Thursday 29 September 2016

Italian woes stop rally in its tracks

Published 05/07/2016 | 02:30

Traders work at their desks in front of the German share price index, DAX board, at the stock exchange in Frankfurt. Photo: Reuters
Traders work at their desks in front of the German share price index, DAX board, at the stock exchange in Frankfurt. Photo: Reuters

The rally that lifted Europe's stocks by the most since February lost steam yesterday as declines in Italian banks outweighed a jump in commodity producers.

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By the close in Dublin, the ISEQ Overall Index was down 1.39pc, or 80.20 points, to end the trading day at 5,669.76.

The leaders on the Dublin market included insurance group FBD, which increased 3pc to €5.78, while Hibernia Reit rose 1.4pc to €1.35.

On the other side of the board, the laggards included Glanbia, which slipped 2.1pc to €17.08, while packaging giant Smurfit Kappa decreased 2pc to €20.70.

Elsewhere, the Stoxx Europe 600 Index lost 0.7pc at the close of trading in London, with the volume of shares changing hands about 30pc lower than the 30-day average as the US market was closed for the Independence Day holiday.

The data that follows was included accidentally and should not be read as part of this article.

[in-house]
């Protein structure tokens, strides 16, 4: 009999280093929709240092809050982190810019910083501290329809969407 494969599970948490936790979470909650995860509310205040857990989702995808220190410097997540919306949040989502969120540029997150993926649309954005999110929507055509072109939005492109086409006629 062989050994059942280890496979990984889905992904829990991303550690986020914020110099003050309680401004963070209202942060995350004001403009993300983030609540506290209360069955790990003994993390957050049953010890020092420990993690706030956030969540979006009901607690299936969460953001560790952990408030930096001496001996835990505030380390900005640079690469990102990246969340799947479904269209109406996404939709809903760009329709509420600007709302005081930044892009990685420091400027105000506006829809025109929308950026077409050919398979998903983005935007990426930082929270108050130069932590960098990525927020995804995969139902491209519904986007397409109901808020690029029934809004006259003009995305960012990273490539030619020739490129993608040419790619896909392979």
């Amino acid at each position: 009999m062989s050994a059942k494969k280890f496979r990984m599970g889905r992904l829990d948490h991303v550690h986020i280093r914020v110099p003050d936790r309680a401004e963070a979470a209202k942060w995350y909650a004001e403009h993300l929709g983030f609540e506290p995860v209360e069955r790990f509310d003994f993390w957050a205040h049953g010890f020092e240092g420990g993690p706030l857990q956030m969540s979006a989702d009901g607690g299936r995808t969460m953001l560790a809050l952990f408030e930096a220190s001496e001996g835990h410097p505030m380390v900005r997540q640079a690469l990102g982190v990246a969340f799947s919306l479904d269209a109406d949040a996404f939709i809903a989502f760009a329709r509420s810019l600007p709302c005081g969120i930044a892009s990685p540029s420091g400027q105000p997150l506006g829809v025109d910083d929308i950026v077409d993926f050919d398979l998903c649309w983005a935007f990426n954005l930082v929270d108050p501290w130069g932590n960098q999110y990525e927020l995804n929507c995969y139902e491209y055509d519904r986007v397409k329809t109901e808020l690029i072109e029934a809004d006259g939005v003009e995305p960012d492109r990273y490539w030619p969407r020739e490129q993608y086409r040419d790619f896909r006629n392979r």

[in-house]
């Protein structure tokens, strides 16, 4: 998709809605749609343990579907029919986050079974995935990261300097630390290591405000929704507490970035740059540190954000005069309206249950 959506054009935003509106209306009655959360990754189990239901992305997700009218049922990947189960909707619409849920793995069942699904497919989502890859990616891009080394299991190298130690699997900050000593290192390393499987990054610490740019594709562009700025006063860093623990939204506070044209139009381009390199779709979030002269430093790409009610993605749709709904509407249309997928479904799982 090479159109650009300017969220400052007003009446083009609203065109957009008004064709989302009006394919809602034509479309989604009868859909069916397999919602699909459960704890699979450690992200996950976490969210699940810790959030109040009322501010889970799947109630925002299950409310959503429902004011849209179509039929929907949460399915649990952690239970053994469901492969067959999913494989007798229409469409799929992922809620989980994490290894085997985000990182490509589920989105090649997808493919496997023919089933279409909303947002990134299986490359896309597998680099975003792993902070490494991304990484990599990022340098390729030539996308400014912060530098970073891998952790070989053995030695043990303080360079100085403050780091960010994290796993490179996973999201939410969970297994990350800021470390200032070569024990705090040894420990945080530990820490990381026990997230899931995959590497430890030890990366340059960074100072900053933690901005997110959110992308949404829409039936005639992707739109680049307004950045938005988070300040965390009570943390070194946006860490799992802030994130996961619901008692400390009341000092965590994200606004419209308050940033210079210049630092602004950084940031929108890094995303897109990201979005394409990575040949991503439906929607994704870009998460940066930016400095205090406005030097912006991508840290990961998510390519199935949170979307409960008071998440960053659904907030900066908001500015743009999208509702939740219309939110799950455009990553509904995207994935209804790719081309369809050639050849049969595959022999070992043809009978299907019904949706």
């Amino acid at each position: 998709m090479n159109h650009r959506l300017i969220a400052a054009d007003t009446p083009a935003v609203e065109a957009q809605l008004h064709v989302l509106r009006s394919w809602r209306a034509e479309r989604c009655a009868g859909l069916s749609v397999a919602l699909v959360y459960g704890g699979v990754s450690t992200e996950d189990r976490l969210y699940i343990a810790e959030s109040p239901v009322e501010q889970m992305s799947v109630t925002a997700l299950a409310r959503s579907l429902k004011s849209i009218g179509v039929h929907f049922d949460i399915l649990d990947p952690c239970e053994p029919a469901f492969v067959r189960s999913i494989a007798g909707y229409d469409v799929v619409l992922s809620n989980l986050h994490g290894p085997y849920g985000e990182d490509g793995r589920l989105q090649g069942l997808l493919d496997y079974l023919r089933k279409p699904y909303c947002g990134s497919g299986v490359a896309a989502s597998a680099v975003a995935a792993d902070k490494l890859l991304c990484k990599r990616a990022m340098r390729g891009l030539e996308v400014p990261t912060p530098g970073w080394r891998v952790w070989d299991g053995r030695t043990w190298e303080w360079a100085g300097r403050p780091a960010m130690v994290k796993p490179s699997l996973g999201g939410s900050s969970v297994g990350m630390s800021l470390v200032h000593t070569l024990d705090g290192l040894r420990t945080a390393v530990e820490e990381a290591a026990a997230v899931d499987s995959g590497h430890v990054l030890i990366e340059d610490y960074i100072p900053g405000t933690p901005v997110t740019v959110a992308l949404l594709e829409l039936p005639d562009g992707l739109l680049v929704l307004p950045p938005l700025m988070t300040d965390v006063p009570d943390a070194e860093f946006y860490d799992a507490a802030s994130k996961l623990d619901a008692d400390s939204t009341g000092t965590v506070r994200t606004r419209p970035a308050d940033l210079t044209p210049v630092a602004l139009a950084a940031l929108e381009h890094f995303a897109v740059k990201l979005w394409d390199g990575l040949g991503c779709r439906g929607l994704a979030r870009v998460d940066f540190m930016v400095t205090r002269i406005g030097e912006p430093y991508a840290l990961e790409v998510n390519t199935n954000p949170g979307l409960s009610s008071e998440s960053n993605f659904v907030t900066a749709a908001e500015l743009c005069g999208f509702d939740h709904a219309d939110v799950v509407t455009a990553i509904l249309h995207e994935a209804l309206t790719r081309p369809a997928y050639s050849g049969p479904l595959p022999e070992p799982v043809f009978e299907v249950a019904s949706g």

Banca Monte dei Paschi di Siena sank 14pc, leading the industry lower, while miners of precious metals Fresnillo and Randgold Resources climbed at least 4.3pc with silver and gold set for their highest prices since 2014.

Equities halted a rebound after jumping 7.6pc in four days, recovering more than half their losses from the aftermath of the British vote to leave the European Union. After the referendum, both the European Central Bank and Bank of England have pledged to help make liquidity available, and traders pushed back bets for further Federal Reserve rate increases.

UK Chancellor George Osborne set a goal of lowering the corporate tax rate to 15pc in an effort to keep businesses investing in the UK. "European stocks are taking a breather after the big rally last week and the holiday in the US today," said Guillermo Hernandez Sampere, the head of trading at MPPM in Eppstein.

Additional reporting by Bloomberg

Irish Independent

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